Alternative Dispute Resolution

The ADR community is beginning to appreciate the dangers posed by cyber-attacks and the need to conduct their business online.  Unauthorised access to the data in an arbitration or a mediation is the greatest threat to its primary duty to provide confidentiality.

These are the issues which alarm the ADR community and the proposed solutions:

  • GDPR
  • Communication using unencrypted email – not safe, at all
  • Working in a firm’s extranet is fine but then exchanging documents in lever arches and/or unencrypted devices is a disaster waiting to happen
  • The challenge of finding a document exchange platform which is not hosted in the US and subject to the Patriot Act is almost impossible
  • If a document exchange platform not hosted in the US can be found the next challenge is to understand if that requires off-platform communications leading again to concerns about unencrypted emails.
  • If a platform is found which is not hosted in the US AND enables on-platform communications the sad reality is that that communication function will not be tailored for the ADR community. This causes inefficiency – the very opposite of what a Platform is supposed to provide.  These inefficiencies lead to GDPR breaches with mis-typed email addresses and documents sent to the wrong recipients.

In her quarterly reports of data incidents for the past 12 months the Information Commissioner has drawn attention to regulation 5(f) of the GDPR:

[Personal date shall be] processed in a manner that ensures appropriate security of the personal  data, including protection against unauthorised or unlawful processing and against accidental loss, destruction or damage, using appropriate technical or organisational measures (‘integrity and confidentiality’).

The Commissioner identifies the most common breaches of these obligations in the Legal and Judicial sectors as:

  • Data posted or faxed to incorrect recipient
  • Loss or theft of paperwork
  • Data sent by email to incorrect recipient
  • Failure to redact data
  • Failure to use bcc when sending email
  • Loss or theft of unencrypted devices

Sound familiar?

Some arbitral institutions are beginning to require cyber-security to be addressed at case management hearings under its rules, for example the April 2019 edition of the rules of the International Centre for Dispute Resolution (ICDR).  At present the ICDR does not have a secure platform for conducting the arbitrations which it administers.  The ICC is in the same insecure boat.  No African or Middle Eastern arbitral centre has a secure space for the conduct of arbitrations.  The Hong Kong International Arbitration Centre (HKIAC) and the London Court of International Arbitration (LCIA) do but not for their mediation service.  The Chartered Institute of Arbitration (CIArb) is not an administered scheme but nevertheless has rules requiring cyber security to be addressed.  No arbitration should take place without data protection requirements being satisfied.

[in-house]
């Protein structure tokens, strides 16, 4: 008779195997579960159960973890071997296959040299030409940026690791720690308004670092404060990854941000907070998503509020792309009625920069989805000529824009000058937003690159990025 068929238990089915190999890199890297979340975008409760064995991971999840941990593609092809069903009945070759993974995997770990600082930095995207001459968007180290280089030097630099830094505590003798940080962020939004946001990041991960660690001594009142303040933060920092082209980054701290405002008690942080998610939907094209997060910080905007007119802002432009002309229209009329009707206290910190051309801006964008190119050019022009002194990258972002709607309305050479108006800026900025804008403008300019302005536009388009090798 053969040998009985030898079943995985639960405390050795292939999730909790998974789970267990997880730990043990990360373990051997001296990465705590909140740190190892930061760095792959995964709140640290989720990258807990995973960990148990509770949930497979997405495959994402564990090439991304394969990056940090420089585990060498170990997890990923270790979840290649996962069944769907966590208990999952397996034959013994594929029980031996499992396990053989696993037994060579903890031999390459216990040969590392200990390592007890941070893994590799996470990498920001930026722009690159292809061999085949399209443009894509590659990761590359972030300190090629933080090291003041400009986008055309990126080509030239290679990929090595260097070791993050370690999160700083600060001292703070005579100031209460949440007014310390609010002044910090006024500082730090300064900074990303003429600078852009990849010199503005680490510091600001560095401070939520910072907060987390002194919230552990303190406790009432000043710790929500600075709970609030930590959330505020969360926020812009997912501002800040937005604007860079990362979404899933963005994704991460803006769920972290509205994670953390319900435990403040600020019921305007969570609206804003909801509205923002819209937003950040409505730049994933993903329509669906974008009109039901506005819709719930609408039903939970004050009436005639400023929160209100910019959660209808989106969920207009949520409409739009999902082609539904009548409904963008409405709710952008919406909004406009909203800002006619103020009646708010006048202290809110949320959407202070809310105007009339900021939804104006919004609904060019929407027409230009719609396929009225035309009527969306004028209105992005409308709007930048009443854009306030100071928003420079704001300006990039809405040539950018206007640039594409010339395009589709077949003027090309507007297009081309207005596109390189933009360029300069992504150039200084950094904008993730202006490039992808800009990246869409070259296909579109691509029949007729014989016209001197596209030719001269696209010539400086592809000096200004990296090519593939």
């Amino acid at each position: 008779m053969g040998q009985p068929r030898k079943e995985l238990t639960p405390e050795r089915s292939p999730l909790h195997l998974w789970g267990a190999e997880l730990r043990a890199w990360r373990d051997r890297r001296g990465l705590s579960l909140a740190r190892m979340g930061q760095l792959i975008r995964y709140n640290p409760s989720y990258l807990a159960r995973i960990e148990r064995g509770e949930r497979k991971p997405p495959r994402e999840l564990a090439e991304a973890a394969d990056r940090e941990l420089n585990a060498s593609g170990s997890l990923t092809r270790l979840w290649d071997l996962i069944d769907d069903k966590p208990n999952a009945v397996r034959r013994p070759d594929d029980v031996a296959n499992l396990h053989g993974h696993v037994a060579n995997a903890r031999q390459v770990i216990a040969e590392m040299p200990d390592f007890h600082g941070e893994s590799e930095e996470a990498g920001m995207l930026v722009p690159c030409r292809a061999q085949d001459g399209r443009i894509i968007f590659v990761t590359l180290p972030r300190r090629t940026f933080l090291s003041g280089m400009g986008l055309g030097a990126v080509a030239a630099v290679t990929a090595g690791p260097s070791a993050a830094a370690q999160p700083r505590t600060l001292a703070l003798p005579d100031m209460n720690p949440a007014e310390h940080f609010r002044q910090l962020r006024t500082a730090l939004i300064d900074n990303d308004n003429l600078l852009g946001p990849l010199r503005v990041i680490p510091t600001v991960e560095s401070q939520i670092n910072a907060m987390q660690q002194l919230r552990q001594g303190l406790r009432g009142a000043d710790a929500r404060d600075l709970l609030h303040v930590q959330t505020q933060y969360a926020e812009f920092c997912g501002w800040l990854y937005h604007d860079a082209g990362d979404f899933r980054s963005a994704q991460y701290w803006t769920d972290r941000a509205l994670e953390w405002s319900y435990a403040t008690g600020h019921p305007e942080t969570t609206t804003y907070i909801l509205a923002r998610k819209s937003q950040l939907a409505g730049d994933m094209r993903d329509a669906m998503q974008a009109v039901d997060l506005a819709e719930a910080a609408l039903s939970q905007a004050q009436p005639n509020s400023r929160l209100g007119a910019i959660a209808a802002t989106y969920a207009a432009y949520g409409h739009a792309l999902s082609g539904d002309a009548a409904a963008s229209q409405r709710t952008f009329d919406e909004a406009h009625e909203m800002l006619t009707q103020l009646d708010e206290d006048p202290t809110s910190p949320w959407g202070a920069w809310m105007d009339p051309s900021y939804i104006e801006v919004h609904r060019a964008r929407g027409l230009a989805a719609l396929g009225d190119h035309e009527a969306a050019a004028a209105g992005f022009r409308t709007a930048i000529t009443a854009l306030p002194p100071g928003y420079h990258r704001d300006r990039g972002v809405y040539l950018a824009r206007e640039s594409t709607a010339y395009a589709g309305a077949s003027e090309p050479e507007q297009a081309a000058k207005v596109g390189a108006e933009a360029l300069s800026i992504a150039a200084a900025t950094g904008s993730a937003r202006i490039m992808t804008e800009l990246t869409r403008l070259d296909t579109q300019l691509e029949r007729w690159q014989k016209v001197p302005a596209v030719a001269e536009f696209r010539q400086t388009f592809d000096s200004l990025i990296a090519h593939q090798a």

By leaving cyber-security to the parties the ADR providers leave themselves wide open to regulatory sanction and irreparable reputational damage.  The International Council for Commercial Arbitration has recently drawn up a draft protocol on cyber-security working with the International Institute for Conflict Prevention and Resolution and the New York City Bar.  Only a few arbitral institutions in the world have invested in providing a secure platform for their arbitrations.  Some of the institutions that have such a platform do not, unfortunately, make that facility available for their mediation service.

In February 2019 the law firm Bryan Cave Leighton Paisner published the results of a survey conducted amongst users of arbitration services, arbitration Institutions and experts from across the world.  The aim of the survey was to gauge the level of awareness of data security risks and how willing, or otherwise, the ADR community was to do something about securing their livelihood and their clients’ affairs.